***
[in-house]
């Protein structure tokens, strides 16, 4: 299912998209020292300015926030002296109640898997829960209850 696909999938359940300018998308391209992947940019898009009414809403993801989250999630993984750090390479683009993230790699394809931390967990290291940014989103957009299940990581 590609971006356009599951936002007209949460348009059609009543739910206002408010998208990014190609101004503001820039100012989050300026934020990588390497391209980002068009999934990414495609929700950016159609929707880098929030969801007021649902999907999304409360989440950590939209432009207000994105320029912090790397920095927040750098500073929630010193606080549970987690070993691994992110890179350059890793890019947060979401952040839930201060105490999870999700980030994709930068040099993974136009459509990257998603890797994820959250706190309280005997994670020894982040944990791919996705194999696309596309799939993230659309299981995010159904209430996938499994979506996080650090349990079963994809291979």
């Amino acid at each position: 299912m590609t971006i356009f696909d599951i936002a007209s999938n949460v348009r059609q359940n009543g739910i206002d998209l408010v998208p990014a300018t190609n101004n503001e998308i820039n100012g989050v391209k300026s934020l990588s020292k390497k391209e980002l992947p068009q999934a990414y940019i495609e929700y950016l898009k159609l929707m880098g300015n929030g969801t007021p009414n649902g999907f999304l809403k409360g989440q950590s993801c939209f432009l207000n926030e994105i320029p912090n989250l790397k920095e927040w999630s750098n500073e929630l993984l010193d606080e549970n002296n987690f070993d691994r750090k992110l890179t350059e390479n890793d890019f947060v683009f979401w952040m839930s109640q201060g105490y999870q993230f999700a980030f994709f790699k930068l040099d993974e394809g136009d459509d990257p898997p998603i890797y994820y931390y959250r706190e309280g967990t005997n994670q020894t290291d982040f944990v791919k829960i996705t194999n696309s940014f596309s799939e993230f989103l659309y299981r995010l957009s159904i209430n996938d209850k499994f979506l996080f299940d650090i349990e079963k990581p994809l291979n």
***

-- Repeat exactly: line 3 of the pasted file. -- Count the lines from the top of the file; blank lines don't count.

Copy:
């Amino acid at each position: 299912m590609t971006i356009f696909d599951i936002a007209s999938n949460v348009r059609q359940n009543g739910i206002d998209l408010v998208p990014a300018t190609n101004n503001e998308i820039n100012g989050v391209k300026s934020l990588s020292k390497k391209e980002l992947p068009q999934a990414y940019i495609e929700y950016l898009k159609l929707m880098g300015n929030g969801t007021p009414n649902g999907f999304l809403k409360g989440q950590s993801c939209f432009l207000n926030e994105i320029p912090n989250l790397k920095e927040w999630s750098n500073e929630l993984l010193d606080e549970n002296n987690f070993d691994r750090k992110l890179t350059e390479n890793d890019f947060v683009f979401w952040m839930s109640q201060g105490y999870q993230f999700a980030f994709f790699k930068l040099d993974e394809g136009d459509d990257p898997p998603i890797y994820y931390y959250r706190e309280g967990t005997n994670q020894t290291d982040f944990v791919k829960i996705t194999n696309s940014f596309s799939e993230f989103l659309y299981r995010l957009s159904i209430n996938d209850k499994f979506l996080f299940d650090i349990e079963k990581p994809l291979n």